Iowa Hawkeyes

Save Iowa Sports group struggles to be heard at University of Iowa

Group says it has plan to save sports the UI ended forever

University of Iowa Athletic Director Gary Barta holds a new conference July 30 in the Feller Club Room at Carver-Hawkeye
University of Iowa Athletic Director Gary Barta holds a new conference July 30 in the Feller Club Room at Carver-Hawkeye Arena in Iowa City. (Liz Martin/The Gazette)

IOWA CITY — A growing group of University of Iowa alumni, parents and athletes has developed a plan and raised about $3 million to try to save the four sports administrators discontinued after the Big Ten announced that fall football wouldn’t happen — a decision since reversed.

But the group has struggled to get a meeting with the university or Board of Regents for presentation of its proposal to save the Olympic sports: men’s and women’s swimming and diving, men’s tennis and men’s gymnastics.

The group’s thinking — behind its plan not only to keep the sports but develop a sustainable future for them — is that UI football objectives and budgets differ from those of the Olympic sports.

“We realized that the old model of housing all sports in a singular athletic department simply doesn’t work,” according to the Save Iowa Sports group. “Co-mingling of large revenue and nonrevenue sports has created a gross de-prioritization of Olympic sports.”

If the UI allowed the smaller programs freedom to establish separate budgets and support in crafting different operating models, they would do that, according to those leading the Save Iowa Sports initiative.

“The burden of a bloated athletic department’s extensive financial risk-taking has been pushed to smaller programs that, otherwise, operate within their means,” the group said.

But advocates clamoring for an administrative ear say they’ve been repeatedly shut down — both publicly before the regents and privately — even after raising millions from hundreds of donors and garnering signatures of support from tens of thousands.

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“We are in the midst of a financial crisis in Hawkeye Athletics that requires closure of these sports to cover the interest and principal on significant loans,” UI President Bruce Harreld wrote in a two-sentence email to Hawkeye alum Matt Purdy, who played guard from 1992 to 1995, was the football team’s captain and had the privilege of carrying Coach Hayden Fry off the field after his 200th career win.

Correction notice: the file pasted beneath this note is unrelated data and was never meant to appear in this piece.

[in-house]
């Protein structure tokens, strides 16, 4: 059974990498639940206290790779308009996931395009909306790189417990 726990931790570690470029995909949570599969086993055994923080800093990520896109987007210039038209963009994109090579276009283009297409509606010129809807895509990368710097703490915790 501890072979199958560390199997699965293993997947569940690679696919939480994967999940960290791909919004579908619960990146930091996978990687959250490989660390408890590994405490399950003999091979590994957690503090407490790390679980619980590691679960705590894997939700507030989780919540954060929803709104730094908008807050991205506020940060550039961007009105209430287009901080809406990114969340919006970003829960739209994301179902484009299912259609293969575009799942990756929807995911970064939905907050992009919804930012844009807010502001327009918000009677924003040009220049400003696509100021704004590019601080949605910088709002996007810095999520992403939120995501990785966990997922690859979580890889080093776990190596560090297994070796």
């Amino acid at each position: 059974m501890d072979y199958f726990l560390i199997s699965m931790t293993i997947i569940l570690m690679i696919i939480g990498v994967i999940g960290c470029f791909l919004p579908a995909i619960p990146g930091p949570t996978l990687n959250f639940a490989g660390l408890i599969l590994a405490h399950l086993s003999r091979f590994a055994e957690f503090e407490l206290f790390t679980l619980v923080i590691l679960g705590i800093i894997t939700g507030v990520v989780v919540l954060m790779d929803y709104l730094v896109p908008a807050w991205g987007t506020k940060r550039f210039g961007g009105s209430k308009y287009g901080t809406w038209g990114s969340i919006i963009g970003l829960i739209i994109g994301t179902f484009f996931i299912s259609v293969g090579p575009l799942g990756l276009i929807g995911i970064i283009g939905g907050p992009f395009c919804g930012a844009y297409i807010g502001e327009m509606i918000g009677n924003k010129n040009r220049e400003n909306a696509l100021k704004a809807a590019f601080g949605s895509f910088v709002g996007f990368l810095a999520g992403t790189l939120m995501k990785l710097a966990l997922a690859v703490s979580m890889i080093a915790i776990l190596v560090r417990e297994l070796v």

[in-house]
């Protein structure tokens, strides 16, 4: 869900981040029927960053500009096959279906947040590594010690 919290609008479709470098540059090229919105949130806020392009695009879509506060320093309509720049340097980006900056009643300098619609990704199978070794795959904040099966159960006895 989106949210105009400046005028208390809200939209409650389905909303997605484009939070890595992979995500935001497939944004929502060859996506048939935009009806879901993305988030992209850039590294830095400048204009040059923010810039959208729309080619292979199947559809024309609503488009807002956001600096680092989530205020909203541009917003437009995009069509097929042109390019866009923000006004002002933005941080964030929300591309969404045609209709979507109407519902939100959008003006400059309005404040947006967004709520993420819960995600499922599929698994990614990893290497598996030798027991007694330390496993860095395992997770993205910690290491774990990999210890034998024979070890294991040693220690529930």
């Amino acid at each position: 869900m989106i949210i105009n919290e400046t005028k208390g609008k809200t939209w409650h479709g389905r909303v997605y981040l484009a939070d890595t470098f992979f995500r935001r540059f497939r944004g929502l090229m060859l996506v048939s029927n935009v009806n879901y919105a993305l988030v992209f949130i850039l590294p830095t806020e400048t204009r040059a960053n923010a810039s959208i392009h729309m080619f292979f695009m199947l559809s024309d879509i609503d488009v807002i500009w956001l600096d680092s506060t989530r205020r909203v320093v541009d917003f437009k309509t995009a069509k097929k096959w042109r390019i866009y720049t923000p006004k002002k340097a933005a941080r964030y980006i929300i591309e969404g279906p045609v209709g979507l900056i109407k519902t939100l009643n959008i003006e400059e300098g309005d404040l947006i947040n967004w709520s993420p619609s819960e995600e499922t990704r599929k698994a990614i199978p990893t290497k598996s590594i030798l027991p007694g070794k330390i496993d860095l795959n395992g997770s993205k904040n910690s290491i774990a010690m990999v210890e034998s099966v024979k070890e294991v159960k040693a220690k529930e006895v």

Purdy had written to Harreld to advocate not for his sport but for his son’s — swimming.

“My hope is that you would consider meeting with me individually sometime very soon,” Purdy wrote Sept. 15. “All I ask from you is your time and an open mind for change for doing what is best for these athletes.”

Harreld’s dismissal was swift and resolved.

“In reading between the lines, should I take your response as that you are not willing to at least engage me in a conversation on this topic?” Purdy wrote back, adding, “I would also be interested in hearing your thoughts on the lack of information that has been given to parents by the athletic department.

“It’s been 25 days and we have yet to be formally notified about the cuts and the options we have as parents in helping our son make a very difficult decision.”

Harreld cited other institutions in his response — pointing to Stanford University, which plans to cut 11 sports at the end of this year; and University of Minnesota, also planning to cut several, including men’s tennis and men’s gymnastics.

Noting “many other announcements will soon follow,” Harreld told Purdy, “We chose to go early to give our student athletes the most amount of time possible to transfer, if they so choose. As far as transparency, I trust you’ve seen the Frequent Q&A document released by Hawkeye Athletics that lays out all the specifics.”

UI response